Monday, July 16, 2018

A Jaw-Dropping Rodd Keith Record


Relatively early in my days of song-poem collecting, I asked song-poem maven Phil Milstein for his insight into what was the most popular song-poem, among those he'd heard from and interacted with. His answer was that it was Gary Robert's magnificently weird and half-assed "Do You Know the Difference Between Big Wood and Brush". This made sense to me, because not only was it likely the first song-poem most fans heard (at that point, at least, as it was the lead track on both the first vinyl and the first CD song-poem compilations), but it has a lot of the hallmarks (sic) of the best/worst of song-poems - utterly personal lyrics, no sense (by the lyricist) of what will and won't work when set to music - in this case, spectacularly so - minimal effort by the backing band, and a singer who is no great shakes.

Today, I have an example of what happens when a musical genius, his better days behind him, is offered a chance to work with a similarly convoluted, personal set of lyrics, words which have no business being made into a song. And I find the results stunning, sad, astonishing at times. I would not rank the weirdness on a level with "Big Wood and Brush", but this record is deeply odd in its own ways, while sharing that glorious factor of incompetent storytelling in the lyrics.

The genius in question is Rodd Keith, performing on one of the first records released on Sandy Stanton's "Action Records" label, along with the "Big Action Sound", which is simply the Chamberlin. My guess - and it's just that - is that at this point (1972), Rodd was under contract with MSR, and could not appear as either Rod Rogers or Rodd Keith, so he shows up here as "Terry Thomas", perhaps in honor of the great British comic actor.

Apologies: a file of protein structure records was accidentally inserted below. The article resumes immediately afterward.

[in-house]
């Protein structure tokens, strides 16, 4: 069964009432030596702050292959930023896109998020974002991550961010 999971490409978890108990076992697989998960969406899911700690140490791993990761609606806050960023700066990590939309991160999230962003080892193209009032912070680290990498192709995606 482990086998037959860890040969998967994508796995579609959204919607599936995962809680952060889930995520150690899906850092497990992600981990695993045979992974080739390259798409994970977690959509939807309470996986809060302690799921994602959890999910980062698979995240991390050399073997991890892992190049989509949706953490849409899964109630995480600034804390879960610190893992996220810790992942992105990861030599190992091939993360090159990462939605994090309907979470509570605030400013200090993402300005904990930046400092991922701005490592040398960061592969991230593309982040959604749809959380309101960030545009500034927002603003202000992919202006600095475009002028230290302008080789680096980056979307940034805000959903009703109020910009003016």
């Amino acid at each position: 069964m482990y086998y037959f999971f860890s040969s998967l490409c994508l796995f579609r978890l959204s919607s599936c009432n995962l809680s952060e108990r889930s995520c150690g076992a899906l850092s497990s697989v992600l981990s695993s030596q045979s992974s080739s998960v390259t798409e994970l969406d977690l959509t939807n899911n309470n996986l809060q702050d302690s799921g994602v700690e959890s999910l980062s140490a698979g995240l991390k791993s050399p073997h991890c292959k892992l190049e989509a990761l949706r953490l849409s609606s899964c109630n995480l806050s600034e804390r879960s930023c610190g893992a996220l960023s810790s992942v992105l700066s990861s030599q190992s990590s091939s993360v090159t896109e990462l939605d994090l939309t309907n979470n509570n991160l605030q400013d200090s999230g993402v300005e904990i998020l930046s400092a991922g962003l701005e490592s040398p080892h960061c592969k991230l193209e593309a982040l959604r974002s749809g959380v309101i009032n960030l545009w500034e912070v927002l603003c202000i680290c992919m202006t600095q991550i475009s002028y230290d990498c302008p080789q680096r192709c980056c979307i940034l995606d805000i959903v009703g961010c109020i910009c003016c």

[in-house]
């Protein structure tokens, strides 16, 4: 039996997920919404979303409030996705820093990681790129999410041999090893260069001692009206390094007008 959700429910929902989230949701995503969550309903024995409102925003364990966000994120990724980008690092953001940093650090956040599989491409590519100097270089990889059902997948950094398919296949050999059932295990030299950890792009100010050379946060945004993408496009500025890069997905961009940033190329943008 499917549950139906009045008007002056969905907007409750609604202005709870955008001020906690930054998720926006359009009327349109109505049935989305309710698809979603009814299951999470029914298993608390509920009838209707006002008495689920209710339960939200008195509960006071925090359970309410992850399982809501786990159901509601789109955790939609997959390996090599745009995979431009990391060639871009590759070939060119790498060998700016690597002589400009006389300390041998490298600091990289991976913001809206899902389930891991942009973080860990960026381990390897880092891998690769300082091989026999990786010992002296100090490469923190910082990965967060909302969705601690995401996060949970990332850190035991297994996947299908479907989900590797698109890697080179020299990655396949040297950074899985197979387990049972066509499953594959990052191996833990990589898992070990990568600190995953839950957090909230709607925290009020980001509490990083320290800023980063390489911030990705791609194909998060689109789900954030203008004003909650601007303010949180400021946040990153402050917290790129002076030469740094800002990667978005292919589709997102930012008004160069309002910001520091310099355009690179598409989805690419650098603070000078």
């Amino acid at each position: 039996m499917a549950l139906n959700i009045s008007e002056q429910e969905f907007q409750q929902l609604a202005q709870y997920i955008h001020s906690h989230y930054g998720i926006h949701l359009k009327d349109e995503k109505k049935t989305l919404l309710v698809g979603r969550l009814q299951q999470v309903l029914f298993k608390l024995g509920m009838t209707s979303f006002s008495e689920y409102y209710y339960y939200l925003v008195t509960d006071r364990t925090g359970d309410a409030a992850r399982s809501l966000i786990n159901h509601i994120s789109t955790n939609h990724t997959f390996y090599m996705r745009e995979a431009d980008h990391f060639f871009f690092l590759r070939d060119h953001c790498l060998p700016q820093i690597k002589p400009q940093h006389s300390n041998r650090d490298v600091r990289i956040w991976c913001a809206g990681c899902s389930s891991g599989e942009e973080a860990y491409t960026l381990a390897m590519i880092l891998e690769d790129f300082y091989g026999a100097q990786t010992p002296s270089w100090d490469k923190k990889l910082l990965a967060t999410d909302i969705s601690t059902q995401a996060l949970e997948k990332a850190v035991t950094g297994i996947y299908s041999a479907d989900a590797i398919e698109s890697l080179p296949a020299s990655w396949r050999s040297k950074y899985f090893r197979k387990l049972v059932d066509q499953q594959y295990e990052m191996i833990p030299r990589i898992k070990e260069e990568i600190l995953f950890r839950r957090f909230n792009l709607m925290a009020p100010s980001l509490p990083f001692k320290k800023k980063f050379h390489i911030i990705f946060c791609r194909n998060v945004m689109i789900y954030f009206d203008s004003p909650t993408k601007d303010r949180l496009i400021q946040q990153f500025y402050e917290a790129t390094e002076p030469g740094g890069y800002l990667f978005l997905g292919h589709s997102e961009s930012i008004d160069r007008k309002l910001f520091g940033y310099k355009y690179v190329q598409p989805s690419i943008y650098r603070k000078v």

Anyway, this record is a mess. Rodd's Chamberlin choices, while they do contain some interesting parts, are often shrill and ugly. Vocally I hear a shell of the man who'd offered so many great performances in the 1960's. And the material he was given to work with is... something else - I'll let you discover its charms.

See what you think!

Download: Terry Thomas and the "Big Action Sound" - I'm a Lonely Man
Play:

On the flip side is a song for which Rodd - as Terry Thomas - actually took co-writer credit. It's a better song (lyrics by the same person as on "Lonely Man"). Rodd sounds a bit more engaged, and the track is more cohesive, too, but there's nothing there that holds my attention. Your mileage may vary.

Download: Terry Thomas and the "Big Action Sound" - Make Up Your Mind
Play:


3 comments:

Stu Shea said...

Geez. I find both sides unlistenable, but the A-side is among the worst S-P lyrics I've heard, and that's saying something.

Thanks for posting it, though. :)

Timmy said...

I feel way more appreciative of this first side; "I'm A Lonely Man" than either Bob or Stu. (Respectfully, of course)
But what I sense while listening, right off the bat, is how much it is very similar in singing style to at least half of Randy Newman's entire recorded catalog. Not only that, but somewhat in the writing "story-type" style. Another couple of songs that it is heavily reminiscent of, are The Grateful Dead's "Dupree's Diamond Blues" as well as "Black Peter". So, maybe Rodd was attempting one or both of these emulations, hypothetically.
The flip side is almost a standard 60's style pop ballad, not too much there, lyrically nor musically. But, at least the record sounds warped, so that helps.
Now -- I wanna hear that Gary Robert's tune...

rock smith said...

Thanks Bob.